China unleashes draconian ‘Tidy Police’ who will raid homes to FINE people over unmade beds, dirty dishes & not dusting | The Sun

A GOVERNMENTAL body in China is planning to send police to penalise people who do not make their beds or wash their dishes.

The South China Morning Post reported that under the draconian new policies, Chinese officials will be fining citizens that fail to live up to new standards of cleanliness.

The fine for failing to make your bed or wash your dishes is set to be 10-yuan (£1.12). Citizens will also be fined 20-yuan (£2.24) if they squat whilst eating.

The government in Puge county, Sichuan has claimed that the new policies are being implemented to enhance living conditions in the area.

But it has sparked fierce debate across the country, as citizens have started questioning whether the government should be allowed to invade so intrusively into home life.

The policy, titled  “Fine Standards for the New Countryside for Human Settlement Environment” currently details 14 categories of behaviour which are subject to fines.

read more about Chinese police


China's police stations in the UK must be shut down, ministers blast


China 'morphing into ultimate Orwellian police state to keep Communists in power'

As well as the fines already outlined, there’s a five-yuan (56p) penalty for having intact spider webs anywhere on their property.

Fines also range in the region of three to 10-yuan (34p-£1.12) depending on the severity of clutter or faeces in people's backyards.

The county government has emphasised that fines will be doubled for repeat offenders.

The vice-director of the county stated that the goal is to address the pervasive issue of “dirty, messy, and disorderly living conditions”.

Most read in The Sun


Cost of cigarette pack to rise from TONIGHT in huge blow to smokers


Millions on benefits including Universal Credit to get up to £470 payment bump


Strictly star announces he’s ENGAGED as co-stars rush to say congrats


Hunt to freeze alcohol duty, hike minimum wage and cut NICs in mini-Budget

He said that the fines are still in the drafting stage, and that he intends for them to be used as a deterrent to aid the current issues in rural homes.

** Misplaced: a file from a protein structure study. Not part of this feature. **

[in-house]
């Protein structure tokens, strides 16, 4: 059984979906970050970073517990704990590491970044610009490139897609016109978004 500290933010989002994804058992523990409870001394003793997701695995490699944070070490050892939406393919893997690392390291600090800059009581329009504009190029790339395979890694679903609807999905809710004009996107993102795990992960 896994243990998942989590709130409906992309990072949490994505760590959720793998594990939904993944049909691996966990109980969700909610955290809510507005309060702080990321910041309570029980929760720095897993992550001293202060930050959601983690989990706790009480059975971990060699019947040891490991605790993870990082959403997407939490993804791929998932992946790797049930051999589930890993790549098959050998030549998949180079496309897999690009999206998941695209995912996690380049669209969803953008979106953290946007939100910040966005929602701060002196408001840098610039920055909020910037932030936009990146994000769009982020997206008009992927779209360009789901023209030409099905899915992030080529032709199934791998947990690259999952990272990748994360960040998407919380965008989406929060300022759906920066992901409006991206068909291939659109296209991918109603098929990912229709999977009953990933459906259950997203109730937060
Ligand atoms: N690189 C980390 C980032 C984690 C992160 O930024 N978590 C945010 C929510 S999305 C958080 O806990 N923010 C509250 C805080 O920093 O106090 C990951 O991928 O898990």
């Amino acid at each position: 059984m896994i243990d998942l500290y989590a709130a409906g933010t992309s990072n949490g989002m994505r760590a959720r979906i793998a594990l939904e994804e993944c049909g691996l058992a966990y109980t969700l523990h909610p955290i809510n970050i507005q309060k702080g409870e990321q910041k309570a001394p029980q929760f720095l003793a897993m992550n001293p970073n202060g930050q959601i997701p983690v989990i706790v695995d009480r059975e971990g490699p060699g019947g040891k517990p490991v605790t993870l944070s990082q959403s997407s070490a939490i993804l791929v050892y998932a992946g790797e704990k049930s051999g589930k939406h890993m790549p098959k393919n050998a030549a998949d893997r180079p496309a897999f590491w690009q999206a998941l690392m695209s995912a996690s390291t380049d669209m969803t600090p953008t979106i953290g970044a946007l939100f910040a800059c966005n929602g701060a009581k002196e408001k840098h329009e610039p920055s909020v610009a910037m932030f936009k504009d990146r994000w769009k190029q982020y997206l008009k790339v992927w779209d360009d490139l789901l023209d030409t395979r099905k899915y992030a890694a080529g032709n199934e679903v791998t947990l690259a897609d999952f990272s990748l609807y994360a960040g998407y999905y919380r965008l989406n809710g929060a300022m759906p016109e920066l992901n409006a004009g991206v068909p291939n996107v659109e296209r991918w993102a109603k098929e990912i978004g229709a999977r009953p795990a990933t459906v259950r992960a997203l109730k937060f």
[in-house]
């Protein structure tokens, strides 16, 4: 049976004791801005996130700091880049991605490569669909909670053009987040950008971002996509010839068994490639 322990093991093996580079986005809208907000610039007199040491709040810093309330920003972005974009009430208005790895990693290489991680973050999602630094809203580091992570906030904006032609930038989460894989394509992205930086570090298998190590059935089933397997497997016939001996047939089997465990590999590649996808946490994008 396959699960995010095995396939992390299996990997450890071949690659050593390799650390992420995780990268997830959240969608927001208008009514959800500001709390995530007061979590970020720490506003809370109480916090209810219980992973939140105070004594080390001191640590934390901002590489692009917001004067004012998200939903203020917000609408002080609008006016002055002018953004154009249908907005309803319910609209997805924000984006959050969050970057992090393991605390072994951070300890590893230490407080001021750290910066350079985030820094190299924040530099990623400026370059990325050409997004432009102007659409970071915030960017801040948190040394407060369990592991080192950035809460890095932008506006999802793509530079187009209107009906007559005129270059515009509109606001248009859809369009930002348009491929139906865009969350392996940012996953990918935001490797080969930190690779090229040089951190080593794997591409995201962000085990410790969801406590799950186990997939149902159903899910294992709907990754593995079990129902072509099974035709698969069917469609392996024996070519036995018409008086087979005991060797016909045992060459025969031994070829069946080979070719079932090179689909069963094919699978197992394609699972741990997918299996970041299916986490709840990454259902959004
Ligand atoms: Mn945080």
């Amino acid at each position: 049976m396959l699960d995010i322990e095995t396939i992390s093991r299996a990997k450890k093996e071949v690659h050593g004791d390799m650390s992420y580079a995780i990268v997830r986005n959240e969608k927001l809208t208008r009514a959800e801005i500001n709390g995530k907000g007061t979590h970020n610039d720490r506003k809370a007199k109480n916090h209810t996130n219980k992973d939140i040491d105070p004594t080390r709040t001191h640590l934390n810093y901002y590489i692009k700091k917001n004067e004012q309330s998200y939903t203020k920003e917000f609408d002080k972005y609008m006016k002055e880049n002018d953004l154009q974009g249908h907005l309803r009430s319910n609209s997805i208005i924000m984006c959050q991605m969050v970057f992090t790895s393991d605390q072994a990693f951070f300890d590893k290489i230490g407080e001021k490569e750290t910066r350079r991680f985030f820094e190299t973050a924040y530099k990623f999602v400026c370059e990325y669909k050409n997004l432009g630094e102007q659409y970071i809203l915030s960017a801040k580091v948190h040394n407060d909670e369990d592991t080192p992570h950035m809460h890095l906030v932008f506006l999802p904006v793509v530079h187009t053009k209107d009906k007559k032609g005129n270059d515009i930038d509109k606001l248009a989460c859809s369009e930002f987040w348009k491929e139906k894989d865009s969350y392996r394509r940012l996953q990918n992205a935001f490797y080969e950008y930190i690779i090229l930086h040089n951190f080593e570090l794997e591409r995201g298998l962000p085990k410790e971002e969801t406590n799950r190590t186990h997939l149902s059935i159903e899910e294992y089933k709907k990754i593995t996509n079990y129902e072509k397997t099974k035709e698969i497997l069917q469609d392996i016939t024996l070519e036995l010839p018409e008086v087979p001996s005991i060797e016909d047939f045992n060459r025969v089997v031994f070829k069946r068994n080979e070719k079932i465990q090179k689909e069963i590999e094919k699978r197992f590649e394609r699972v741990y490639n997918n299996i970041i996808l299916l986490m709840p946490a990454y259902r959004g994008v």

He said: “When you visit a farmer’s home, the conditions are often far from presentable.

"The environment is filthy and messy, featuring spider webs, people dining on the ground, with numerous mosquitoes and dogs in close proximity.

“To be honest, fines cannot effectively address these problems. We are using fines as a means of deterrence."

He added that the government intends to reinvest the money they collect from the fines back into the community.

He said: “For instance, if a household is penalised three yuan, we will use that amount to purchase a broom for them.

"If the fine is 10 yuan, we will buy a basin for them. Our goal is to transform these detrimental habits, which is an extremely difficult task."

Another member of Puge county's government mentioned that they are not the first to impose such fines.

They addressed concerns about the spread of disease due to poor living conditions, and emphasised the difficulty of breaking habits in poorer regions.

Puge county is located within one of China's most impoverished regions, and attempts to aid its economic development is a common topic in Chinese state media.

It is often featured in success stories about how China's poverty alleviation schemes, and how the country has been able to revitalise its rural areas.

Public opinion on the issue of fining their citizens has been split.

Some view the intense monitoring of people's cleanliness as an overreach of government power.

One online user said: “The local government seems to be meddling in every aspect of the people’s lives, even inspecting whether they have made their beds".

Another questioned the intentions behind the fines, and sarcastically remarked that the town is “making money the right way, and fines are king”.

However, others have argued that the penalties were justified within the context of poverty alleviation and rural revitalisation.

One person said: “Outrageous situations always promote outrageous policies.

“Anyone who has visited Liangshan Yi autonomous prefecture would likely find these requirements quite reasonable. Working at the grassroots level is much more challenging than most people imagine.”

While another added: “In some impoverished places, changing customs and habits requires some external forces. Apart from fines, there may not be a better solution".

This comes after claims that Xi Jingping is morphing into a totalitarian police state.

Former defence official, Michael Beckley, warned that the dictator is set to "tighten control over every aspect of society".

Beckley predicted the Communist Party's surveillance will grow more invasive to maintain its iron fist rule.

Source: Read Full Article